Monday, 30 July 2012

Loving with all the pieces

There is a secret about this blog. Well, it is not that secret. If you were an observant reader, you might already know it. 

The beginning of this blog does not appear at the last point of the timeline. I have back posted old reflections from Lourdes, and topic indexes into that space. No, the beginning of this blog begins with a prayer by St. Alphonsus Liguori. 

I titled the post 'Prepare', and then made a subtitle, 'Beginning a journey into the unknown'. Then there is that prayer, that prayer that haunts me, the one I do not understand, the one I said could only be 'Practiced. Walked. Done. Felt. Definately not understood.'  

For over a year all I wrote about was the stations of the cross, led by St. Alphonsus Ligouri and lit by the shell of St. James. This blog started out as a journey to find out about and understand the road to calvary and beyond. What was it that fascinated the saints, drew them close? 

I couldn't walk, physically, on pilgrimage anymore - I had to work and do other things - but, I could walk in my mind and see events around me as part of a pilgrimage. I could try to see with the eyes of the saints. Everything here is a kind of an homage to the 1st reading of the Feast of St. James, 2 Corinthians 4: 7 - 15.
We are only the earthenware jars that hold this treasure.... power comes from God and not from us. We are in difficulties on all sides, but never cornered; we see no answer to our problems, but never despair; we have been persecuted, but never deserted; knocked down, but never killed; always, wherever we may be, we carry with us in our body the death of Jesus, so that the life of Jesus.... may be openly shown. 

After 11 months of exploring, looking and listening I wrotethe stations of the cross have a capacity to show people what it means to love with a wounded heart. I stand by that. Christ loved people at their cruellest and most unthinking. People are called to do the same. We may well be responsible for  our actions, but sometimes we cannot and do not see what it is we do. Often we are looking at some other goal and forget to see those closest to us. Everyone seems to suffer this blinkered vision. It gives rise, of course, to those conversations: 'I didn't know you felt that way'; 'I didn't mean to hurt you'; 'It wasn't meant to happen like this'. Heroism, it has been pointed out by someone much wiser than me, is living forgiveness. 'Let's journey on, together...' 

We often hear people declare that they love 'with their whole heart', and indeed, that is the command of the Shema: 'Love the Lord your God with all your heart and with all your soul and with all your mind', 'love your neighbour as yourself' (Matt 22: 37 - 40). But, to me at least, hearts that have really loved  have risked enough to be broken - the trick is to love with all the pieces.

August 1st is the feast of St. Alphonsus Ligouri, Doctor of the Church, and an opportunity to raise a glass to him for his challenging, impossible to understand, provocative words. I love him, and his writing because I so often find what he says perplexing and worth mulling over, visiting and revisiting. He holds my attention, not because he is easy, but because he is hard, and I suspect he says things which are true.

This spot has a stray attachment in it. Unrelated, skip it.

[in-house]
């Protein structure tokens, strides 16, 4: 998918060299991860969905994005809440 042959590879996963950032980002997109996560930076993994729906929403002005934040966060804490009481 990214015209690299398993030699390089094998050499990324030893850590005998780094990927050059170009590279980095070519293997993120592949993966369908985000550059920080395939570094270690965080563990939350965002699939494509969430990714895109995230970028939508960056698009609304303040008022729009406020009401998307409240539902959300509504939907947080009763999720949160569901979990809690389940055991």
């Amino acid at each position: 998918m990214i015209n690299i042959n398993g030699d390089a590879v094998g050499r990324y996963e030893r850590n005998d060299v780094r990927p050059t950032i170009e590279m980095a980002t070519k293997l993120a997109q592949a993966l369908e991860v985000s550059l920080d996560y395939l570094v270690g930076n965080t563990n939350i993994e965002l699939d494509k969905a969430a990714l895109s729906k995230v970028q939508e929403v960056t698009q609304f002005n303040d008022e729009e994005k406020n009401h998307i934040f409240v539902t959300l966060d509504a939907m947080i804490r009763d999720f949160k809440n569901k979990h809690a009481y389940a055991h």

As it happens, Alphonsus is also the patron for the year of one of my very good friends, although I am sure he may not even recall his name appearing on a screen at the turn of 2012. Today, I will remember him, his journey and his intentions, and thank him for being my friend. As a scholastic philosopher, theologian and patron of confessors and moralists, he and my friend make good company.

Now, a some food fit for a life long journey, what should it be?

Smoky Pimento Goulash for 8 
(Alphonsus, forgive the fact this is not Italian, but it is good)

1.1kg (2 1/2lb) braising steak
3tbsp olive oil
16 shallots
225g (8oz) chorizo, roughly chopped
1 red chilli, seeded and finely chopped
3 bay leaves
3 garlic cloves, crushed
2 tbsp plain flour
2 tbsp smoked paprika
700g tomato passata
100ml hot beef stock
salt and ground black pepper

Preheat the oven to 170C. Cut the braising steak into large cubes, slightly larger than bite size. Heat the olive oil in heavy casserole pan until very hot. Brown the beef a few cubes at a time until it is deep brown all over. Remove and set aside.

Reduce the heat under the casserole, add the onions, chorizo, chilli, bay leaves and garlic. Fry for 7 - 10 minutes until the onions soften and turn golden brown. Return the meat to the casserole and stir in the flour and paprika. Cook for 1 - 2 minutes, stirring. Add the passata, season, cover and cook in the oven for 2 1/2 hours, or until the beef is meltingly tender. Check halfway through cooking - if the beef looks dry, add hot beef stock.

Serve with minted sour cream: 1 tbsp chopped mint mixed with a small pot of sour cream, and drizzled with olive oil to serve.

Hunky fresh bread is essential and deep red wine. Enjoy the journey.

No comments: